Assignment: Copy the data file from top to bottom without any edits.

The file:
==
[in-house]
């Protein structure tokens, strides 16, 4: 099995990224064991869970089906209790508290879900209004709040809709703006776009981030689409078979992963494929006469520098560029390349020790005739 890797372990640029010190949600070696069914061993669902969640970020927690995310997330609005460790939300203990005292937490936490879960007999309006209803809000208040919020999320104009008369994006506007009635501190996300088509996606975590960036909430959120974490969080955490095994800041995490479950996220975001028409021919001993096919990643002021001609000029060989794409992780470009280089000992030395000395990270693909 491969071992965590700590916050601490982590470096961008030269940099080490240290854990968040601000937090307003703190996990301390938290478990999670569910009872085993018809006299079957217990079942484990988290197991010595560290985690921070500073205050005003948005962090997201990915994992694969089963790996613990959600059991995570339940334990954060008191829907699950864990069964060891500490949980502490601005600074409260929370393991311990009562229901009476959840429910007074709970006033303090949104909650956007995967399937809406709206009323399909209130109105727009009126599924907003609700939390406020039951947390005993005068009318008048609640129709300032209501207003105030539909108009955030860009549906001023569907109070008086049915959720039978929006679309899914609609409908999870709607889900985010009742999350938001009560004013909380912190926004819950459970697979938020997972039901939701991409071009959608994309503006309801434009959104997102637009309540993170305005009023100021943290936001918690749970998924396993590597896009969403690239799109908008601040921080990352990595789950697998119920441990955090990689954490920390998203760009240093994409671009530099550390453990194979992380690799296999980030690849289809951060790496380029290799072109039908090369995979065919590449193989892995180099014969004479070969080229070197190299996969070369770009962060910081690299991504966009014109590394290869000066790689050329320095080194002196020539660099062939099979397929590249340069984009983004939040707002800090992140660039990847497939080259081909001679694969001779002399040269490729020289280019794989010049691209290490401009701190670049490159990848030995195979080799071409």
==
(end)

[in-house]
């Protein structure tokens, strides 16, 4: 099995990224064991869970089906209790508290879900209004709040809709703006776009981030689409078979992963494929006469520098560029390349020790005739 890797372990640029010190949600070696069914061993669902969640970020927690995310997330609005460790939300203990005292937490936490879960007999309006209803809000208040919020999320104009008369994006506007009635501190996300088509996606975590960036909430959120974490969080955490095994800041995490479950996220975001028409021919001993096919990643002021001609000029060989794409992780470009280089000992030395000395990270693909 491969071992965590700590916050601490982590470096961008030269940099080490240290854990968040601000937090307003703190996990301390938290478990999670569910009872085993018809006299079957217990079942484990988290197991010595560290985690921070500073205050005003948005962090997201990915994992694969089963790996613990959600059991995570339940334990954060008191829907699950864990069964060891500490949980502490601005600074409260929370393991311990009562229901009476959840429910007074709970006033303090949104909650956007995967399937809406709206009323399909209130109105727009009126599924907003609700939390406020039951947390005993005068009318008048609640129709300032209501207003105030539909108009955030860009549906001023569907109070008086049915959720039978929006679309899914609609409908999870709607889900985010009742999350938001009560004013909380912190926004819950459970697979938020997972039901939701991409071009959608994309503006309801434009959104997102637009309540993170305005009023100021943290936001918690749970998924396993590597896009969403690239799109908008601040921080990352990595789950697998119920441990955090990689954490920390998203760009240093994409671009530099550390453990194979992380690799296999980030690849289809951060790496380029290799072109039908090369995979065919590449193989892995180099014969004479070969080229070197190299996969070369770009962060910081690299991504966009014109590394290869000066790689050329320095080194002196020539660099062939099979397929590249340069984009983004939040707002800090992140660039990847497939080259081909001679694969001779002399040269490729020289280019794989010049691209290490401009701190670049490159990848030995195979080799071409």